Web lists-archives.com

Re: Finer timestamps and serialization in git




On 5/20/2019 12:36 PM, Eric S. Raymond wrote:
> Michal Suchánek <msuchanek@xxxxxxx>:
>> On Wed, 15 May 2019 21:25:46 -0400
>> Derrick Stolee <stolee@xxxxxxxxx> wrote:
>>
>>> On 5/15/2019 8:28 PM, Eric S. Raymond wrote:
>>>> Derrick Stolee <stolee@xxxxxxxxx>:  
>>>>> What problem are you trying to solve where commit date is important?  
>>
>>>> B. Unique canonical form of import-stream representation.
>>>>
>>>> Reposurgeon is a very complex piece of software with subtle failure
>>>> modes.  I have a strong need to be able to regression-test its
>>>> operation.  Right now there are important cases in which I can't do
>>>> that because (a) the order in which it writes commits and (b) how it
>>>> colors branches, are both phase-of-moon dependent.  That is, the
>>>> algorithms may be deterministic but they're not documented and seem to
>>>> be dependent on variables that are hidden from me.
>>>>
>>>> Before import streams can have a canonical output order without hidden
>>>> variables (e.g. depending only on visible metadata) in practice, that
>>>> needs to be possible in principle. I've thought about this a lot and
>>>> not only are unique commit timestamps the most natural way to make
>>>> it possible, they're the only way conistent with the reality that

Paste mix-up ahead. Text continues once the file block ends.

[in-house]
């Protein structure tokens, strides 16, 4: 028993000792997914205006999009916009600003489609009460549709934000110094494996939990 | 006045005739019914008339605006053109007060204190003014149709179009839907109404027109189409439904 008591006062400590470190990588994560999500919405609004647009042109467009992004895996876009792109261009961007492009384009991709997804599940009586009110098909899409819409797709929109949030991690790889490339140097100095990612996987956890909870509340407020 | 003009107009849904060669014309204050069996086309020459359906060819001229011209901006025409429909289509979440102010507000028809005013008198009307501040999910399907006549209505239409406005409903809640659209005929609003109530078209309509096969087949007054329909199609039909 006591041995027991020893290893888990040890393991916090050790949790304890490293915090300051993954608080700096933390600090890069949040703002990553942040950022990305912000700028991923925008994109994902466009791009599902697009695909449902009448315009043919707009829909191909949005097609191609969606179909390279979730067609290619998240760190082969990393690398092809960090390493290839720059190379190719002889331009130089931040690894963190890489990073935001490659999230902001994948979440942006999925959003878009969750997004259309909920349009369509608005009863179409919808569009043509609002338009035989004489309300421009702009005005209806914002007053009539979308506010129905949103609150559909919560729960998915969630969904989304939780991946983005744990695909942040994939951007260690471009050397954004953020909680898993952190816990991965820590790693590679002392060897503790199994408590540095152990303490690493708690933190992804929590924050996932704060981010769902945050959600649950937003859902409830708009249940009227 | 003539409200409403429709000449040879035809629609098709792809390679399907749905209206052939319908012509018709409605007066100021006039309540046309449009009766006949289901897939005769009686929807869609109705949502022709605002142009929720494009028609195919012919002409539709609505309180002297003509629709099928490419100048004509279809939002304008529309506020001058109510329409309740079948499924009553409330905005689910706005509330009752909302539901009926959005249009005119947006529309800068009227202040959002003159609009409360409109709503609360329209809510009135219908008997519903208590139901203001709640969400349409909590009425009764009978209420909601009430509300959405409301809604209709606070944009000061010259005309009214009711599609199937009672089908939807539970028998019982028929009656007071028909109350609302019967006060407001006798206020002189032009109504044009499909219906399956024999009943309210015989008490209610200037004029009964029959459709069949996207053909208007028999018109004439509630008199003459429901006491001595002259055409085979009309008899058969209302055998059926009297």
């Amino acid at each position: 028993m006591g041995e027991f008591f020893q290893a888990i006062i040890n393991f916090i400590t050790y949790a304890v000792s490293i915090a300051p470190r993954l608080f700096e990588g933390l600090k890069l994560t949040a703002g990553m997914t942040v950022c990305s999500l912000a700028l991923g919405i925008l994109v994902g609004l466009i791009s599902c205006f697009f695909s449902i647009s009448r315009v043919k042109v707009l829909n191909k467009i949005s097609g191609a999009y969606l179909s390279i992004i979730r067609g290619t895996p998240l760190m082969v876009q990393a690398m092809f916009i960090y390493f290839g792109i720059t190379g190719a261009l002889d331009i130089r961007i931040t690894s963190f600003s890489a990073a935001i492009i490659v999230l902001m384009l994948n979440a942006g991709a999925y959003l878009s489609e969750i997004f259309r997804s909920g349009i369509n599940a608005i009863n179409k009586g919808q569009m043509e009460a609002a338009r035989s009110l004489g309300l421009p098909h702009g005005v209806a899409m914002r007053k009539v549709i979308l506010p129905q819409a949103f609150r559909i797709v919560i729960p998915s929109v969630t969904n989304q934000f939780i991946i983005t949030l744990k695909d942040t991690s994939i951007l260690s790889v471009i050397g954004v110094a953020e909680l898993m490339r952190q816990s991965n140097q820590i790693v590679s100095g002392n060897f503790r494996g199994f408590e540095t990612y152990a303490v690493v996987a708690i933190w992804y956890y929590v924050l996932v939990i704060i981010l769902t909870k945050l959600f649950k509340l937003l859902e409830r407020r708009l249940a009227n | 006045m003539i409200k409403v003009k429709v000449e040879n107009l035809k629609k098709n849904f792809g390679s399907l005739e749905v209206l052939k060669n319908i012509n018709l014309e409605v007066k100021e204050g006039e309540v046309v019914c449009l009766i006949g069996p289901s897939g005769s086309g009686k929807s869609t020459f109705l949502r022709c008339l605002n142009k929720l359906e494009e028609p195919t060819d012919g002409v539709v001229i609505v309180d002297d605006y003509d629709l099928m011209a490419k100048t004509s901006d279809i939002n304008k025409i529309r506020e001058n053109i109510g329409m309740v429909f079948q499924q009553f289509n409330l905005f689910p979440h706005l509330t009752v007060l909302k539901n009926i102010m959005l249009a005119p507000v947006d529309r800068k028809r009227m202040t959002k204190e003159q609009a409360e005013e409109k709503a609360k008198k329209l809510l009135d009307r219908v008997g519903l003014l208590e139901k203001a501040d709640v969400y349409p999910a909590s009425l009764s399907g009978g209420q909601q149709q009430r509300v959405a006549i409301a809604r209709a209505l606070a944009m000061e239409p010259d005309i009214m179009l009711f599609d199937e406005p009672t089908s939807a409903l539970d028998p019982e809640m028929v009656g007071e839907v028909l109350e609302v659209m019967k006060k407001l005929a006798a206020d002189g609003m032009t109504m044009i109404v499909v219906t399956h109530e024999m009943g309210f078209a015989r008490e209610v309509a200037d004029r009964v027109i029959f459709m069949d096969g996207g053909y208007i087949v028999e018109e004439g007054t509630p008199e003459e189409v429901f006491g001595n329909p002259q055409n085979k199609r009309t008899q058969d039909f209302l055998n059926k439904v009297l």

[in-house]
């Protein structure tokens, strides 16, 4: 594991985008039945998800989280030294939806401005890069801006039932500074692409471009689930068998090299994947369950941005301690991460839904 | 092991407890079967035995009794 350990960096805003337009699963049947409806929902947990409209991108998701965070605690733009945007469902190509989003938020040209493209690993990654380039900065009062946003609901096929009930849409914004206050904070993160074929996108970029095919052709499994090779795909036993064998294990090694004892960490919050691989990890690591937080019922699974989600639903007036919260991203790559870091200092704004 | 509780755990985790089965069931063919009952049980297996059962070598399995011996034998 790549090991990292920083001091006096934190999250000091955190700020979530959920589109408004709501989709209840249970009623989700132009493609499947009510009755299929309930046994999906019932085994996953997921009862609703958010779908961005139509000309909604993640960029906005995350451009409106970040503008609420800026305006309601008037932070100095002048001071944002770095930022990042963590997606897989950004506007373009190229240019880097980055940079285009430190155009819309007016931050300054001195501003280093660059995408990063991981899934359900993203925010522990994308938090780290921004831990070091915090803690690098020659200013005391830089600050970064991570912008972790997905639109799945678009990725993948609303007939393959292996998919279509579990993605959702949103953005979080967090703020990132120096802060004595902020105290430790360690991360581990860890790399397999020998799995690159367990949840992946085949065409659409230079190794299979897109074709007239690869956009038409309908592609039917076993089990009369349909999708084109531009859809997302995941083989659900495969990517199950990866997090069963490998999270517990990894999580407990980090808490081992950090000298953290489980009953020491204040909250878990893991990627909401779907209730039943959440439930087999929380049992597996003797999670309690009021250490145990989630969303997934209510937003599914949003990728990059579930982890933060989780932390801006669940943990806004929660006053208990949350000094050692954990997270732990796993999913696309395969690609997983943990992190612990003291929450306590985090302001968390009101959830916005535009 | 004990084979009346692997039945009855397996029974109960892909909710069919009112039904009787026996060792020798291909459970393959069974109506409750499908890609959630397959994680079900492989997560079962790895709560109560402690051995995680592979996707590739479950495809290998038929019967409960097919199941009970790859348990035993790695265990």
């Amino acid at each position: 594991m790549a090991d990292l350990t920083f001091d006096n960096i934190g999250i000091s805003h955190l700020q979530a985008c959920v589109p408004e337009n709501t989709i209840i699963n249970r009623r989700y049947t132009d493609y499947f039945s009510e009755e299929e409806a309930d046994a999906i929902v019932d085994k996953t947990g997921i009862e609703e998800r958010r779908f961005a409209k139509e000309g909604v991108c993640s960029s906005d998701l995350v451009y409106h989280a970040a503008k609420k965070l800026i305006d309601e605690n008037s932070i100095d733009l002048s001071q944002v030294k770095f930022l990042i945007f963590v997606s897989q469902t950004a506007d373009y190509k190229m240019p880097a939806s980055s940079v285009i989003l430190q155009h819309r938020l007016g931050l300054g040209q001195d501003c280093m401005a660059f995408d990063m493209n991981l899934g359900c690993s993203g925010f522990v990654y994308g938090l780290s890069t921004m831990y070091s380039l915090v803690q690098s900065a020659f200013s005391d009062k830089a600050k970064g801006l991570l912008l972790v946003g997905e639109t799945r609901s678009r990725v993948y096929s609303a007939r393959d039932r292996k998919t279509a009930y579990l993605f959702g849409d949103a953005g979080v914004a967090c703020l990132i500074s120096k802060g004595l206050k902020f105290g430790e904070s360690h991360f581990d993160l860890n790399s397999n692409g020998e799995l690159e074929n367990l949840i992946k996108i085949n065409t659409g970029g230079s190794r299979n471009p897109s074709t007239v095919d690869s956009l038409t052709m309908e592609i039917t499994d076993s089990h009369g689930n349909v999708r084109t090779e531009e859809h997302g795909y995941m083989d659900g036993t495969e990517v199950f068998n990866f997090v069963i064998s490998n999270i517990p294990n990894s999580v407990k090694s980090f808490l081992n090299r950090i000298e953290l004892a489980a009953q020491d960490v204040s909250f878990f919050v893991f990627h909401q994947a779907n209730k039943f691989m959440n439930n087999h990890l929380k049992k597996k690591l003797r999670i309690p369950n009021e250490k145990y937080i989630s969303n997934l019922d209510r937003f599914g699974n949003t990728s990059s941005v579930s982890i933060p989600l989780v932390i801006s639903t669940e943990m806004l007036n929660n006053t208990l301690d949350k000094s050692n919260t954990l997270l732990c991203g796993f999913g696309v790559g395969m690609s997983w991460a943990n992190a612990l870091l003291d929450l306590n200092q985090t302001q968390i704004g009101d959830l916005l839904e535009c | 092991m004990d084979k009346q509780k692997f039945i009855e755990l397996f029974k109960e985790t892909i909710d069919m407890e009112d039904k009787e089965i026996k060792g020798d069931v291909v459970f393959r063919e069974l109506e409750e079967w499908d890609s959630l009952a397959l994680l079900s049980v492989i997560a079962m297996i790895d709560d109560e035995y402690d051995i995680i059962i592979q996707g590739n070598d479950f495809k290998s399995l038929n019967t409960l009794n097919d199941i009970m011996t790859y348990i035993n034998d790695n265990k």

>>>> commit comments may be altered for various good reasons during
>>>> repository translation.  
>>>
>>> If you are trying to debug or test something, why don't you serialize
>>> the input you are using for your test?
>>
>> And that's the problem. Serialization of a git repository is not stable
>> because there is no total ordering on commits. And for testing you need
>> to serialize some 'before' and 'after' state and they can be totally
>> different. Not because the repository state is totally different but
>> because the serialization of the state is not stable.
> 
> Yes, msuchanek is right - that is exactly the problem.  Very well put.
> 
> git fast-import streams *are* the serialization; they're what reposurgeon
> ingests and emits.  The concrete problem I have is that there is no stable
> correspondence between a repository and one canonical fast-import
> serialization of it.
> 
> That is a bigger pain in the ass than you will be able to imagine unless
> and until you try writing surgical tools yourself and discover that you
> can't write tests for them.

What it sounds like you are doing is piping a 'git fast-import' process into
reposurgeon, and testing that reposurgeon does the same thing every time.
Of course this won't be consistent if 'git fast-import' isn't consistent.

But what you should do instead is store a fixed file from one run of
'git fast-import' and send that file to reposurgeon for the repeated test.
Don't rely on fast-import being consistent and instead use fixed input for
your test.

If reposurgeon is providing the input to _and_ consuming the output from
'git fast-import', then yes you will need to have at least one integration
test that runs the full pipeline. But for regression tests covering complicated
logic in reposurgeon, you're better off splitting the test (or mocking out
'git fast-import' with something that provides consistent output given
fixed input).

-Stolee